While no representing dealer likes to return work while it's in active inventory--they need time to sell a show--they also understand the nature of the business. They're amenable to sending specific pieces back to me, or more likely, to another dealer, if the work is likely to be part of a larger sale. They know know the wheel will turn and that I will facilitate work being sent their way, too.

I try to be judicious in my requests. I know the work belongs to me, but if a dealer is working hard on my behalf, I don't want to undermine their efforts. I briefly had a dealer who assumed that my inventory, spread among a number of galleries, was available to her. She repeatedly showed her clients the websites of the other dealers and then asked me to retrieve those works from the dealers to "show the client." I repeatedly declined. The relationship didn't last long.

The best way I have found to work with several galleries: total honesty.

annell4 said...

Working on it..... said...

Here is a question - If a gallery wants to sell a piece which another gallery holds, wouldn't it make sense for the galleries to speak to each other and come to terms about splitting their share?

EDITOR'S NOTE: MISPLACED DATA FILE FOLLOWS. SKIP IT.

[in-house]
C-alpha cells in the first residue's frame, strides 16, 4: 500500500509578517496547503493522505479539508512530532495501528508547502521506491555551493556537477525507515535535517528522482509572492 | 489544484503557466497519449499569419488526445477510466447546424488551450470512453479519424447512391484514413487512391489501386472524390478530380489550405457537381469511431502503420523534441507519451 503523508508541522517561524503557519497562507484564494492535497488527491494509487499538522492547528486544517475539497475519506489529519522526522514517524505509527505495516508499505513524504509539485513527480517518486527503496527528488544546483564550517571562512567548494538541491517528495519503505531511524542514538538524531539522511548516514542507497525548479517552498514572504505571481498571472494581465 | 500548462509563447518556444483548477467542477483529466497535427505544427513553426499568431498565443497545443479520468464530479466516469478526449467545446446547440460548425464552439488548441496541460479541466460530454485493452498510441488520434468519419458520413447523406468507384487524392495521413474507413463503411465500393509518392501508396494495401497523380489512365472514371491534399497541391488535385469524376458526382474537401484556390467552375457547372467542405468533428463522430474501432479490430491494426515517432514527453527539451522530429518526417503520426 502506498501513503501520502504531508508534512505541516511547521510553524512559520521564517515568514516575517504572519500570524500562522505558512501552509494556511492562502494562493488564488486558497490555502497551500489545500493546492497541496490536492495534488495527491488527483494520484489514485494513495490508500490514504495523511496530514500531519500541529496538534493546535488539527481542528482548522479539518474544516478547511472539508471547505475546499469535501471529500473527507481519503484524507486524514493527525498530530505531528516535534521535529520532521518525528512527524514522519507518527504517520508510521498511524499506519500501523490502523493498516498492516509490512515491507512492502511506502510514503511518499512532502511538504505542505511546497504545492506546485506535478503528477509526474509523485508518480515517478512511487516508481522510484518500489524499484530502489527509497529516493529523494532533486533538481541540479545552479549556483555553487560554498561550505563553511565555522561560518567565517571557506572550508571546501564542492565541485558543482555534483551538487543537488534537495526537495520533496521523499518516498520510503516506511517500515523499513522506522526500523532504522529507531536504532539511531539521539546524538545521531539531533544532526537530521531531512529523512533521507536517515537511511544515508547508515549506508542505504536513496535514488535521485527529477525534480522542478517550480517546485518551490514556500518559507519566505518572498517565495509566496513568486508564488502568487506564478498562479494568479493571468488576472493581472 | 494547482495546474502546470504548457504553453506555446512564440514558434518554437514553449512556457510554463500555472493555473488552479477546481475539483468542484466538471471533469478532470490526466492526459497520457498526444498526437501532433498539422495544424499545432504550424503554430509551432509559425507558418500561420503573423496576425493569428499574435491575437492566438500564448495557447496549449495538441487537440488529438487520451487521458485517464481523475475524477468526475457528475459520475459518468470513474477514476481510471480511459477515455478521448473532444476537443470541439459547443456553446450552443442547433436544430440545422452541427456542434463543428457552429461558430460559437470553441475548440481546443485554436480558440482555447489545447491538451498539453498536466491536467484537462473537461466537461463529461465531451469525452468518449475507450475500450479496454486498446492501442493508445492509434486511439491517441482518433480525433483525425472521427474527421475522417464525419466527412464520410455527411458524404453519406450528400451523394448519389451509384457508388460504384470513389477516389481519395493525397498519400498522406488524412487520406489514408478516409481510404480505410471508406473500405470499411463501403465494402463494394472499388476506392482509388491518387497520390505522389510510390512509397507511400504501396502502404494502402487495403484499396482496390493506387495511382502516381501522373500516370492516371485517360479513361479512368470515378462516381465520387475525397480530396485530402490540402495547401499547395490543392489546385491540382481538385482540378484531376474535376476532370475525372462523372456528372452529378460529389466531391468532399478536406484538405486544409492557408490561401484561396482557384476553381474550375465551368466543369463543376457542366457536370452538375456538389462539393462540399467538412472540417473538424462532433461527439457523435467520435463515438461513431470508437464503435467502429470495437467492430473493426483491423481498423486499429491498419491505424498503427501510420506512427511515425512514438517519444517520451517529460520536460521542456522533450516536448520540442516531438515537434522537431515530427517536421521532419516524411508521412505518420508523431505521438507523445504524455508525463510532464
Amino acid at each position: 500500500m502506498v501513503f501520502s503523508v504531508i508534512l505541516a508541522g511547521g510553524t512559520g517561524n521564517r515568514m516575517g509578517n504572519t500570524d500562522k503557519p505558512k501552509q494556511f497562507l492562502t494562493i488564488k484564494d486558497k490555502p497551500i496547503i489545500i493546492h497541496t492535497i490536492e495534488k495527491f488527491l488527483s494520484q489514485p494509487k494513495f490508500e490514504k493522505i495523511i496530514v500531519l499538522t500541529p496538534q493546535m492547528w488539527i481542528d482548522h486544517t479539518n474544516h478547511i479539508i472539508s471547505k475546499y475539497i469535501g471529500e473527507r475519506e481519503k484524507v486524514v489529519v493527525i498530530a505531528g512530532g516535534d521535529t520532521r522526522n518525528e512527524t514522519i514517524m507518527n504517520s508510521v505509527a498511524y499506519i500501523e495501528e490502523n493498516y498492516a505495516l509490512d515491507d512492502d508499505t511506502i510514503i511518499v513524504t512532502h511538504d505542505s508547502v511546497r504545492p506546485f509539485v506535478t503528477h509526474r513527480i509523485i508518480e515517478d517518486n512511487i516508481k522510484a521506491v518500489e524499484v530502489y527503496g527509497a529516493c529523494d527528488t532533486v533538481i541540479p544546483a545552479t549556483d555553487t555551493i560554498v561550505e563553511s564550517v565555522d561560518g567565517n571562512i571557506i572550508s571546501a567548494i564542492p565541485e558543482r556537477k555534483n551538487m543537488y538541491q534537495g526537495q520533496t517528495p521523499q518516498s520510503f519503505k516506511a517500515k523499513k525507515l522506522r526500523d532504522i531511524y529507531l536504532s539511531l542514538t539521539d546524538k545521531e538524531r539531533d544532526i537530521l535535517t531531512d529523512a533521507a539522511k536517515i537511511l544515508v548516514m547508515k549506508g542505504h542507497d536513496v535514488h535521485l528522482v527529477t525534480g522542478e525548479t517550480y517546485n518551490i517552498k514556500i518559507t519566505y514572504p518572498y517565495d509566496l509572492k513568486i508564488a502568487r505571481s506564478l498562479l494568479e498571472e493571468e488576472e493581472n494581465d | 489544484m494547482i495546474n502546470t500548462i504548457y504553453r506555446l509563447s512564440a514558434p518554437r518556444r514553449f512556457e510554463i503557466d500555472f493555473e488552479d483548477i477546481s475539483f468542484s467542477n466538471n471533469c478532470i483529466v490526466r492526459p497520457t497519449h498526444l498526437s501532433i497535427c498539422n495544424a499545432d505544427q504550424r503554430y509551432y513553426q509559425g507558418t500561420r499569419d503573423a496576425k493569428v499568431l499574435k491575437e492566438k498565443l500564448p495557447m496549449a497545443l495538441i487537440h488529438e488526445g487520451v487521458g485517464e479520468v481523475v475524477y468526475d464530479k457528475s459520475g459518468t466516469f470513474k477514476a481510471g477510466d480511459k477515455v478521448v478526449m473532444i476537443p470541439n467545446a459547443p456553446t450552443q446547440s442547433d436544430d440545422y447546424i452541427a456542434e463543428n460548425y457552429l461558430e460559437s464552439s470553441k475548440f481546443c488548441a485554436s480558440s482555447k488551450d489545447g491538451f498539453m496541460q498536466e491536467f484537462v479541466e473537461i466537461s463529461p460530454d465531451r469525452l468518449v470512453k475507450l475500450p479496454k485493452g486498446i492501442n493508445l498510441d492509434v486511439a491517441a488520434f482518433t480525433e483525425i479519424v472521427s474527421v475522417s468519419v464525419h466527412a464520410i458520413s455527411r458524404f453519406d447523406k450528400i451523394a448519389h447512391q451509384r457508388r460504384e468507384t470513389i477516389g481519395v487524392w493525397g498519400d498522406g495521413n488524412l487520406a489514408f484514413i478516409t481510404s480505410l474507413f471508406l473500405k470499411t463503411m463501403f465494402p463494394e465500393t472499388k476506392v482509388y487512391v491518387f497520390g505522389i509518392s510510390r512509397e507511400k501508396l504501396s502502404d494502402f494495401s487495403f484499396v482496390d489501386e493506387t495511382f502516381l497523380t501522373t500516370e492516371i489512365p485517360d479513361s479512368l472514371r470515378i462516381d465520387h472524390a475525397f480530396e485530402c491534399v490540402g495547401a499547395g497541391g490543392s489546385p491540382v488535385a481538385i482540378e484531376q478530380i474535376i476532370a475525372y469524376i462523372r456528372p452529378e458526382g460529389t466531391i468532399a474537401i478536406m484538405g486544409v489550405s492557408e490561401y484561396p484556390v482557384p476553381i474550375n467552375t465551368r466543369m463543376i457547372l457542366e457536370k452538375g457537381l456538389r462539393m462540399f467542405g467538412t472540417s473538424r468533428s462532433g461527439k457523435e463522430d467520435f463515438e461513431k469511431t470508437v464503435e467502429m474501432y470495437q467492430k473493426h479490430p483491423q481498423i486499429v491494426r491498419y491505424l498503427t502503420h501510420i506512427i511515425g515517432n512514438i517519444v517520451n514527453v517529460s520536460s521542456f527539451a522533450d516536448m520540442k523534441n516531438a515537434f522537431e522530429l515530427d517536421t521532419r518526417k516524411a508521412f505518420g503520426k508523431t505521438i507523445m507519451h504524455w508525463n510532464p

I have to keep reminding myself that I don't need to show in every gallery that asks for my work...I reallly need to decide whether it's a mutually beneficial arrangement. I am one that see it all as a working partnership.
I know that some galleries complain about artists expecting a gallery to be a parent and supply everything they need but sometimes galleries want the power of a dictatorial
parent. gallery relationships are like all relationships; they
take attention, negotiations, compromise and lots of work.

Lani said...


What you say makes good sense – from the Artist’s perspective.

And from the Gallery perspective, I fully understand the uncomfortable burden of not being able to sell enough of the Artist’s work to keep him/her afloat, especially in today’s weak market.

But picture this scenario:

Gallery A takes Artist’s work to art fairs, prints catalogs, provides regular solo shows, arranges for museum placements, pays on time, etc etc, but at present cannot sell Artist’s entire output.